‘People will either be drivers or (cannabis) smokers, but with the current regime you certainly can’t be both.’
Lismore magistrate David Heilpern offered that musing yesterday while placing a local artist on a 12-month good behaviour bond for choosing to be both.
James John Bunter had pleaded guilty in the Lismore Local Court to a charge of driving a vehicle with an illicit drug in his blood.
His solicitor Steve Bolt said a roadside breath test had initially tested positive to methamphetamine despite him not having touched anything like that for years.
‘He has quite strong opinions of the dangers and has done anti-meth works [of art],’ Mr Bolt said.
Mr Bunter admitted however to having smoked cannabis around midnight the night before he was detected in a roadside test around 1pm.
Mr Bolt pointed out police tests measure presence not quantity, and that the sensitivity of the equipment was ‘quite high’.
He said a conviction could impede Mr Bunter’s ability to travel to the United States, where he worked with another artist putting on exhibitions.
He also needed his licence to work locally as a stonemason.
Magistrate Heilpern accepted the submissions.
‘Magistrate [Jeff] Linden had words to say about the length of time cannabis stays in the system,’ Mr Heilpern said.
‘My understanding is that it can also be picked up within 13 or 14 hours after smoking so I accept that he was not intoxicated.’
‘He has no prior drink drive or drug drive [record] and there was no suggestion that he was driving under the influence.
‘I also take into account that he does a lot for the community’.
Magistrate Heilpern placed Bunter on a good behaviour bond for 12 months, and recorded no conviction, but not before saying, ‘whether one considers these laws of driving with cannabis in their system as road safety measures or prohibition is debatable … people will either be drivers or smokers, but with the current regime you certainly can’t be both’.
Not in New South Wales anyway.
When dealing with a minor drug possession matter a little later involving Nadine Callander, who offered her ‘deepest apologies’ for the indiscretion, Mr Heilpern observed that she had chosen the wrong medicine.
‘Cannabis is not available for medicinal or psychoactive reasons here in NSW,’ he said, before listing the Australian Capital Territory, South Australia, much of mainland Europe and many states of America as places where such reasons were recognised by law.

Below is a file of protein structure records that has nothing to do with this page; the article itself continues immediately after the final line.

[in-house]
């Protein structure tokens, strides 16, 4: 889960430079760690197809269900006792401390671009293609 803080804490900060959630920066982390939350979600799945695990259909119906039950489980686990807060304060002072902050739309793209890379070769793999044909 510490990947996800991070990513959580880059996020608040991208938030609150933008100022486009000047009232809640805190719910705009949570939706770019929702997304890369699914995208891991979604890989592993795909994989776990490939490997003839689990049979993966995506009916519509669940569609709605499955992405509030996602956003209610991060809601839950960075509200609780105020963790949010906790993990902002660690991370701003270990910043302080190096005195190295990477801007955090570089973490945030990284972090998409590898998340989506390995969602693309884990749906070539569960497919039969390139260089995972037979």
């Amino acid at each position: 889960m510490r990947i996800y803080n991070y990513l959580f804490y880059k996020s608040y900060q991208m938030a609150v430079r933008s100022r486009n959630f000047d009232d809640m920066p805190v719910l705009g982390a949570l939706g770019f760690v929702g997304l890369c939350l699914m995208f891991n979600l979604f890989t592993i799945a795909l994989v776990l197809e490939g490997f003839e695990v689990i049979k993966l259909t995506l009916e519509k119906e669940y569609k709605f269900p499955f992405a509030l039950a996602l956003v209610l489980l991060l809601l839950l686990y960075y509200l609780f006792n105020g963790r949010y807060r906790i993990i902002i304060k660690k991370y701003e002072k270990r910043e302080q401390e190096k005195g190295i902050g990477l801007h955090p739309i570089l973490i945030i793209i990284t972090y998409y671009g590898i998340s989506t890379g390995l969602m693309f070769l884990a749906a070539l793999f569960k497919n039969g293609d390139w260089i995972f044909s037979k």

In another cannabis-related matter, a 72-year-old Barker’s Vale man caught with 11 kilos of ‘good quality’ marijuana was placed on an 18-month good behaviour bond.
The Lismore Local Court heard that Brian Campbell had kicked a 47-year history of cannabis use since being busted and was at a low risk of reoffending.
His solicitor Alicia Carter pointed out that Campbell had no prior conviction of any sort and lived a humble, isolated life.
But he was of good character and had given a lot to the community, providing accommodation for people in need.
A few of his mates – one he had known for 50 years – sat with Mr Campbell throughout the day, waiting for his appearance.
The court heard Campbell had taken part in the MERIT program, designed to break substance abuse problems, and had been described as ‘the best participant in the program’.
Magistrate Heilpern noted that it was ‘a stupid venture and out of character’, motivated by a desire to complete renovations on his house before he became too old.
He noted that the amounts were ‘significant and large’ and placed Campbell on an 18-month good behavior bond for two supply charges, and convicted him of possession and cultivation, but with no penalty.
In an entirely unrelated matter, magistrate Heilpern got the chance to quote English historical figure Oliver Cromwell, while sentencing Gregory Cromwell for low range drink driving,
Gregory Cromwell admitted to sharing a bottle of wine with his wife over dinner, and despite having planned to stay longer for coffee, they left early because their daughter was feeling unwell.
As he was technically over the limit, magistrate Heilpern placed him on a good behaviour bond with no conviction, but said part of the punishment was to listen to his favourite Cromwell quote.
‘Technicalities are the trees in the forest of our justice system and where else shall we hide when the cruel winds sweep across the land’, he said.